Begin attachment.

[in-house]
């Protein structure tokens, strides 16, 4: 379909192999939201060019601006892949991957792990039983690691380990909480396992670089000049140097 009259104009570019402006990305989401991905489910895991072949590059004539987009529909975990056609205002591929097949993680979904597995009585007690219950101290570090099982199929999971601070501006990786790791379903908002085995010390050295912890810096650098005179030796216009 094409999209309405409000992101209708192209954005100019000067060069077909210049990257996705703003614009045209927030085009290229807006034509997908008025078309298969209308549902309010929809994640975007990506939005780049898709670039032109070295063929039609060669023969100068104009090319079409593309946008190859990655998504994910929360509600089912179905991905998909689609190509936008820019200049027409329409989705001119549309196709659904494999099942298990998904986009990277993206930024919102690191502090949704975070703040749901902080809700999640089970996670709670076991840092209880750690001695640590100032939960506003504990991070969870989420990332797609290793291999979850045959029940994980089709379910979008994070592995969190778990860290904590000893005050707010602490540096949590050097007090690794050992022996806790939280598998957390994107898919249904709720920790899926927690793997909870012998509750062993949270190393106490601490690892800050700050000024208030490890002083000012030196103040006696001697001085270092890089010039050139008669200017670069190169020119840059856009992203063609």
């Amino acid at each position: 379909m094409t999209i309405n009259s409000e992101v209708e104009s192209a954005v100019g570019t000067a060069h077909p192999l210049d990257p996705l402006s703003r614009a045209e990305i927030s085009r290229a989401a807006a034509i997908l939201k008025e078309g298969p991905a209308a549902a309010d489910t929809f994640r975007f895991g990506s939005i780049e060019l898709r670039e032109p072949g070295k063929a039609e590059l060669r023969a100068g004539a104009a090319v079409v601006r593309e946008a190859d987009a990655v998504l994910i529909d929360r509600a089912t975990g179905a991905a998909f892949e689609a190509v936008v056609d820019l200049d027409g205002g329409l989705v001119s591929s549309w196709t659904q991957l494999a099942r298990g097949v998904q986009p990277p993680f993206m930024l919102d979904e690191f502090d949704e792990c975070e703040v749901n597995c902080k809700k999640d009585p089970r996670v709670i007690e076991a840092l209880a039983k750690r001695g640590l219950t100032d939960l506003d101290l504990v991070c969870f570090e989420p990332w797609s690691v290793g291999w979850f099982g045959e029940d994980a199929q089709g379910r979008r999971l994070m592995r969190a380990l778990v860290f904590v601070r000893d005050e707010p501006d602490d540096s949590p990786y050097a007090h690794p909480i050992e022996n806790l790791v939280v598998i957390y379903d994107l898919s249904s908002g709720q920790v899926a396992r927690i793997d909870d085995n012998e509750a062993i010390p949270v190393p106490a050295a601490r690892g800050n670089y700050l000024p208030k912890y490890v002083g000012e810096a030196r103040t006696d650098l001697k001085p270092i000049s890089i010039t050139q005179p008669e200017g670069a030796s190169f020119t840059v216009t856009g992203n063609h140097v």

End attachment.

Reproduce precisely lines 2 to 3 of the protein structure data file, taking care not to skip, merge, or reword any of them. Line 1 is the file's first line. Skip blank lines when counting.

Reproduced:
């Protein structure tokens, strides 16, 4: 379909192999939201060019601006892949991957792990039983690691380990909480396992670089000049140097 009259104009570019402006990305989401991905489910895991072949590059004539987009529909975990056609205002591929097949993680979904597995009585007690219950101290570090099982199929999971601070501006990786790791379903908002085995010390050295912890810096650098005179030796216009 094409999209309405409000992101209708192209954005100019000067060069077909210049990257996705703003614009045209927030085009290229807006034509997908008025078309298969209308549902309010929809994640975007990506939005780049898709670039032109070295063929039609060669023969100068104009090319079409593309946008190859990655998504994910929360509600089912179905991905998909689609190509936008820019200049027409329409989705001119549309196709659904494999099942298990998904986009990277993206930024919102690191502090949704975070703040749901902080809700999640089970996670709670076991840092209880750690001695640590100032939960506003504990991070969870989420990332797609290793291999979850045959029940994980089709379910979008994070592995969190778990860290904590000893005050707010602490540096949590050097007090690794050992022996806790939280598998957390994107898919249904709720920790899926927690793997909870012998509750062993949270190393106490601490690892800050700050000024208030490890002083000012030196103040006696001697001085270092890089010039050139008669200017670069190169020119840059856009992203063609």
């Amino acid at each position: 379909m094409t999209i309405n009259s409000e992101v209708e104009s192209a954005v100019g570019t000067a060069h077909p192999l210049d990257p996705l402006s703003r614009a045209e990305i927030s085009r290229a989401a807006a034509i997908l939201k008025e078309g298969p991905a209308a549902a309010d489910t929809f994640r975007f895991g990506s939005i780049e060019l898709r670039e032109p072949g070295k063929a039609e590059l060669r023969a100068g004539a104009a090319v079409v601006r593309e946008a190859d987009a990655v998504l994910i529909d929360r509600a089912t975990g179905a991905a998909f892949e689609a190509v936008v056609d820019l200049d027409g205002g329409l989705v001119s591929s549309w196709t659904q991957l494999a099942r298990g097949v998904q986009p990277p993680f993206m930024l919102d979904e690191f502090d949704e792990c975070e703040v749901n597995c902080k809700k999640d009585p089970r996670v709670i007690e076991a840092l209880a039983k750690r001695g640590l219950t100032d939960l506003d101290l504990v991070c969870f570090e989420p990332w797609s690691v290793g291999w979850f099982g045959e029940d994980a199929q089709g379910r979008r999971l994070m592995r969190a380990l778990v860290f904590v601070r000893d005050e707010p501006d602490d540096s949590p990786y050097a007090h690794p909480i050992e022996n806790l790791v939280v598998i957390y379903d994107l898919s249904s908002g709720q920790v899926a396992r927690i793997d909870d085995n012998e509750a062993i010390p949270v190393p106490a050295a601490r690892g800050n670089y700050l000024p208030k912890y490890v002083g000012e810096a030196r103040t006696d650098l001697k001085p270092i000049s890089i010039t050139q005179p008669e200017g670069a030796s190169f020119t840059v216009t856009g992203n063609h140097v």